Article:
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Visions Journal

A reminder that this article from our magazine Visions was published more than 1 year ago. It is here for reference only. Some information in it may no longer be current. It also represents the point of the view of the author only. See the author box at the bottom of the article for more about the contributor.


Reprinted from the "Indigenous People" issue of Visions Journal, 2016, 11 (4), p. 5

This glossary defines some of the key terms you may come across in this issue of Visions. All definitions were compiled from various sources by Visions staff and don’t necessarily represent the views of those who contributed to this issue.

Colonialism: A way to control land, people, culture, and societies. Colonialism refers to the beliefs, philosophies, and politics that one group uses to claim their superiority or dominance over another group.

Colonization: Colonization is an act of colonialism and begins with taking over an area and sending people to live there. Colonization continues when one group or society imposes their values or ways of life on another group in order to suppress the group. Colonized groups are expected to assimilate or adopt the colonial ways of living.

Decolonization: The ongoing process of recognizing and removing colonial powers.

Indigenous: Refers to anyone who traditionally occupied a territory that is threatened by colonization. It may be considered more inclusive than terms like ‘Aboriginal’ because it looks at common experiences rather than legal status or designation.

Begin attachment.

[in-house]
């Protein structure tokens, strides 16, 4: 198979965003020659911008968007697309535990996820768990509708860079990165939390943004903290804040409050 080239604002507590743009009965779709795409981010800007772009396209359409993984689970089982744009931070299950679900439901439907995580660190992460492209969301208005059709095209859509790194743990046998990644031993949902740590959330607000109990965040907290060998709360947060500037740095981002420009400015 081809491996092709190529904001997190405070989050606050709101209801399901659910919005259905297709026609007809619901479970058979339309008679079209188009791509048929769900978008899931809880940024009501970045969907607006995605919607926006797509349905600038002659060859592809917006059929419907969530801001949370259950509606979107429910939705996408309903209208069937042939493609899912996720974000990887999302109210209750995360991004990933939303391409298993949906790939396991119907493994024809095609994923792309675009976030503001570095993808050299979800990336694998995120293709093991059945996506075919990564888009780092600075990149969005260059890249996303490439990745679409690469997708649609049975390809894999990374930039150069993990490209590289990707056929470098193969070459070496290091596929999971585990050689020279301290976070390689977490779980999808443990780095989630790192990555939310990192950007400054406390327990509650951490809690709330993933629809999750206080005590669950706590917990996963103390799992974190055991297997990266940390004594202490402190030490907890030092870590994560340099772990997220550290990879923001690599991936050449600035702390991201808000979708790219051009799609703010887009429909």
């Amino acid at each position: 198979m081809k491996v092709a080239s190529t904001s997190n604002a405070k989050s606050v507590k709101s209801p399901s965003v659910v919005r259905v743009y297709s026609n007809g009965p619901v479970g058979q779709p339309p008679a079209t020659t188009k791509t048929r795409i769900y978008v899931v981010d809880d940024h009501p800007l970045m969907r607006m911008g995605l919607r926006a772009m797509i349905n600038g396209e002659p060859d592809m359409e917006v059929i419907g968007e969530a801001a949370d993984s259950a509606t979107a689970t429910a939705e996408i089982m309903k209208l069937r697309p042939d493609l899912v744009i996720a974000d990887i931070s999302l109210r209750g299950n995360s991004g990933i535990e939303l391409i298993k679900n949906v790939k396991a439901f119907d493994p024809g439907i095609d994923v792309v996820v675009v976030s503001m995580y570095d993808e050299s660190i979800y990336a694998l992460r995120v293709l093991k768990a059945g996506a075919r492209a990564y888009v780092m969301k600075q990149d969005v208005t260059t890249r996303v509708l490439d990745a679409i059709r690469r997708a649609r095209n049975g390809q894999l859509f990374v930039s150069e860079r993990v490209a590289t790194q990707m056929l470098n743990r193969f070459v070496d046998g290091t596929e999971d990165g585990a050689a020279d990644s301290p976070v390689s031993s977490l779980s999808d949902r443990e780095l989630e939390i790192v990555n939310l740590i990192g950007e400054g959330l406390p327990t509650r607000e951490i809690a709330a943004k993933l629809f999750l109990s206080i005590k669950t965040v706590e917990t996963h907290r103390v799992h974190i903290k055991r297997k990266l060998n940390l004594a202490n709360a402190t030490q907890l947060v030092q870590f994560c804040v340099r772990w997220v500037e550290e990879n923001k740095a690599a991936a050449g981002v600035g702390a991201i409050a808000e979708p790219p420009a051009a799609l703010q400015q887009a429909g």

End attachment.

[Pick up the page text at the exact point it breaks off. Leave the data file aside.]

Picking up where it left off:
Aboriginal: The descendants of the original inhabitants of North America. The term ‘Aboriginal’ includes First Nations, Inuit, and Métis groups.

Band: A governing body for a community required by the Indian Act. Bands are made up of a chief and councillors, who are elected.

First Nations: Someone who identifies as a member of a particular nation or community within a nation. Some Indigenous people have used it to replace the word ‘band’. The term specifically excludes Métis and Inuit peoples. In some cases, it can be used to imply legal designation of Indian, but the term ‘First Nations’ has no legal definition.

Harm reduction: Policies, practices, and programs that reduce the harms (which includes health, social, financial, and other harms) associated with substance use rather than reducing substance use itself. The approach recognizes that eliminating all substance use is unrealistic, so there is an obligation to help people now, where they are at.

Indian: The legal term used by the government of Canada.

Status Indian: A person who has registered as an Indian under the Indian Act. ‘Indian’ is. There are different kinds of status, and they show what specific rights and individual can have under the Indian Act. Someone who is ‘non-status’ is not legally recognized as an Indian and not eligible for services or benefits under the Indian Act. The status system and how a person gains or loses status is very complicated. You can find a more detailed discussion at and navigate to Government Policy > Indian Act > Indian Status